Ok, so what about volume shooting of the three.  Let’s isolate that factor and see if you jack it up from downtown more often, will you advance in the Tournament farther than expected. 

The short answer is volume shooting is not really significant for any quintile.  But there are a couple of interesting notes.

  • Only 8 of the last 80 1-seeds were in the top 20% of volume 3pt shooters.  And 4 of those 8 were Villanova.  As a group, they were about on par for expected wins. 
  • Seeds 5-7 are the only group with a notably above average win rate with the highest volume 3pt shooters.  Even then they only win 0.15 more games than expected.
  • 8-12 Seeds: 65 teams shot in the 60-80% quintile, not the highest volume group but above average, and 3 of these teams reached the Final Four.  That is a rate 87% higher than expected. 
  • For 8-9 seeds, you can expect 9% go to the Sweet 16, but if you volume shoot in the 60-80% quintile your rate jumps to 23%.  That’s pretty cool and now we’re getting somewhere.

So far, it doesn’t look good for the Splash Brothers school of thought.  You can’t say, “My boys shoot a ton of threes and they are going to get on a roll” or “We shoot such a high percentage with the three that we are definitely going far in the Tournament.”  In a one-off situation, that may occur, but it’s not likely to result in more wins than average in the NCAA Tournament, based on historical data. 

But dang it, I can’t leave this idea alone.  There has to be something to this three-point shooting trend that will help us predict the perfect bracket.  And there is.  But I’m going to need a day or two to write Part II of this article up.  Until then, wait anxiously.  Hit refresh often.  I’ve missed you guys.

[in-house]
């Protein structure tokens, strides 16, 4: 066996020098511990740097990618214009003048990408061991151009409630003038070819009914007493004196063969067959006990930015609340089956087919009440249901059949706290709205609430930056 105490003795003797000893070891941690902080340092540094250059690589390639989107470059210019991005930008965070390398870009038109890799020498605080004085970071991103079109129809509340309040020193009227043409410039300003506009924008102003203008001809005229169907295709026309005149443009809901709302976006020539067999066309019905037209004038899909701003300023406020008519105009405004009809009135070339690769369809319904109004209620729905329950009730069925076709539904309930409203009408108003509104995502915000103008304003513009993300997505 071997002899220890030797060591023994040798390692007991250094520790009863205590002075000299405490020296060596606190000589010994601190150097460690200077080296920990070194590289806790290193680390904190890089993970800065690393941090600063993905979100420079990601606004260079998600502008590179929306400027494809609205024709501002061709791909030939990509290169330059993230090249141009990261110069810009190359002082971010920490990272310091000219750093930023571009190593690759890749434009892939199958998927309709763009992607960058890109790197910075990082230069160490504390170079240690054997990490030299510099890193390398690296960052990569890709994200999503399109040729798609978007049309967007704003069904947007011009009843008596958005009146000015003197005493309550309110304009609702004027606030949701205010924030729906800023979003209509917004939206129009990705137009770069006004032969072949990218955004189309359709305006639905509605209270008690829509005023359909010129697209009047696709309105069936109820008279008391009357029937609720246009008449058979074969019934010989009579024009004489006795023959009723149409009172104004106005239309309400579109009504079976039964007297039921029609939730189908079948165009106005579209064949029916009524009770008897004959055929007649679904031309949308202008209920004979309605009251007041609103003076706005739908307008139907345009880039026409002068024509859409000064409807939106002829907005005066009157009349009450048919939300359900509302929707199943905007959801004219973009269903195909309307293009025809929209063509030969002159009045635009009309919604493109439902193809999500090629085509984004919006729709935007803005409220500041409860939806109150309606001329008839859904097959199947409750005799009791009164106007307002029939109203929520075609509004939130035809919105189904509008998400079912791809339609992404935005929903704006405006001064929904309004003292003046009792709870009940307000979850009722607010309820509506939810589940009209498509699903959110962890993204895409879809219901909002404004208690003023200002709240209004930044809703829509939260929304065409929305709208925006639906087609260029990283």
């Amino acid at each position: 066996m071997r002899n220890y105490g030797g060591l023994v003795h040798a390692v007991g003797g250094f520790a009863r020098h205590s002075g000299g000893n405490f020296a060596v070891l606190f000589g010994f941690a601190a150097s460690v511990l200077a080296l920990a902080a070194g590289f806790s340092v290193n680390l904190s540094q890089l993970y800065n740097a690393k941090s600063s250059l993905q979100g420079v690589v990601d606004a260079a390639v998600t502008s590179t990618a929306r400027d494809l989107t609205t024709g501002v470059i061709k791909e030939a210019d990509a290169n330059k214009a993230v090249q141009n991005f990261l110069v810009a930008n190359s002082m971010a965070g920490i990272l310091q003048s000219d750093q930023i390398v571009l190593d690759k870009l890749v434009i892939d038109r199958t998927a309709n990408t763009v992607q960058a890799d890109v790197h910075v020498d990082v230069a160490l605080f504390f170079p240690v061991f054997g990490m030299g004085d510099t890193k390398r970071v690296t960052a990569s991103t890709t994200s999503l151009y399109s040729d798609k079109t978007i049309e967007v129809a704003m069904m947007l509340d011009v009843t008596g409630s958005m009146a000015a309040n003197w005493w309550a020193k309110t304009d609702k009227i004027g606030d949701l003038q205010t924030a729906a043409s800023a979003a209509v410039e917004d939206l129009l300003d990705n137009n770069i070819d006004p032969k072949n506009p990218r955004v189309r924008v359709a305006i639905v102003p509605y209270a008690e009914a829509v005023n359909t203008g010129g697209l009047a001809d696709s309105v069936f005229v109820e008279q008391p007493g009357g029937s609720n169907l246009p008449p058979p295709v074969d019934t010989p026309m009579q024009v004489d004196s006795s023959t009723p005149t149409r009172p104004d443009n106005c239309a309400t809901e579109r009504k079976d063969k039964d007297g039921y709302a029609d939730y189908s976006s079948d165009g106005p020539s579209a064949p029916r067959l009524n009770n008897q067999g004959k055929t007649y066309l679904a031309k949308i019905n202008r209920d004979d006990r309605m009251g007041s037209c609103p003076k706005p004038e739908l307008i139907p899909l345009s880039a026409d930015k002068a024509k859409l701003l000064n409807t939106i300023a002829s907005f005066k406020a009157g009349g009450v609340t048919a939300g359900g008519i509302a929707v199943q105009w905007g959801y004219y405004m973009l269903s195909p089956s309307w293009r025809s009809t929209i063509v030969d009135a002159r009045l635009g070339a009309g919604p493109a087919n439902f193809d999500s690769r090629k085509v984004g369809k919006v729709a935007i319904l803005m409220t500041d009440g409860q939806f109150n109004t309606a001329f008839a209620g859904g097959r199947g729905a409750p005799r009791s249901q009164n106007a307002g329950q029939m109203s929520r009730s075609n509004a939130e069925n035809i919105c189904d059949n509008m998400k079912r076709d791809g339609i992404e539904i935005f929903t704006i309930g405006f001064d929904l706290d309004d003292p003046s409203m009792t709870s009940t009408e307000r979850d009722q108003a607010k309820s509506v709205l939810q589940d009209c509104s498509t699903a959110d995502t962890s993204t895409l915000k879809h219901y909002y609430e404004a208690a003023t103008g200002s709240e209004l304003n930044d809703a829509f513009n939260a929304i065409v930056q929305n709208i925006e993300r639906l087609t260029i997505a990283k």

2 responses to “Do 3-Point Shooting Teams Win in the Tournament?”

  1. Hugh Stephenson Avatar
    Hugh Stephenson

    Regardng my march madness pool drafting players …
    I have a running excel spreadsheat that shows the avaerage number of games played in the NCAA tournement (s 1990)regardless of seeding.

    ST PETER’S-4
    UNC 3.74
    KANSAS 3.43
    MICHIGAN 3.40
    DUKE 3.32
    KENTUCKY 3.25
    UCLA 3.20
    FLORIDA 3.18
    HOUSTON 3.0
    LA SALLE 3.0
    SYRACUSE 2.94
    Gonzaga 2.86
    BAYLOR 2.80
    MIAMI FL 2.75
    OREGON 2.75
    BUTLER 2.69
    ARIZONA 2.68
    AUBURN 2.67

    268 total teams

  2. Hugh Stephenson Avatar
    Hugh Stephenson

    Good Morning. Excellent analysis as always.
    For the past 25 years I have been involced in a really cool March Madness pool:
    12 guys each put 100$ in the pot.
    We each draft 15 players partcipating in the tournenment -not play in games.
    The draft is held on WED EVENING prior to the thursday opening round.
    We draw numbers out of a hat for draft order.
    The first 5 rounds you get 1 minute to pick a player.
    Rounds 6-10 you get 3 minutes to pick a player.
    Rounds 11-15 you get 5 minutes to pick a player.
    The person who picks 12th gets 2 picks (the end of round 1 and beginning round 2) and we work our way back down the order to the guy who picked first. Rinse and repeat proces.
    If after all picks are in someone realizes a player has been injured or arrested the person who realizes this gets to replace that player with anyone who was not drafted.

    Its an interesting way to straegize your luck especially when you are last inthe draft order.
    Some guys load up on the chalk teams (seads 1-4) while other players pick top scores of teams with lower seads. It all comes down to how many games you think a particular team will play in the tournement and not actually picking a perfect bracket.

    So with that being said I am always looking for what regular season stats have predicted how far a team might go, ie playing more games in the tourney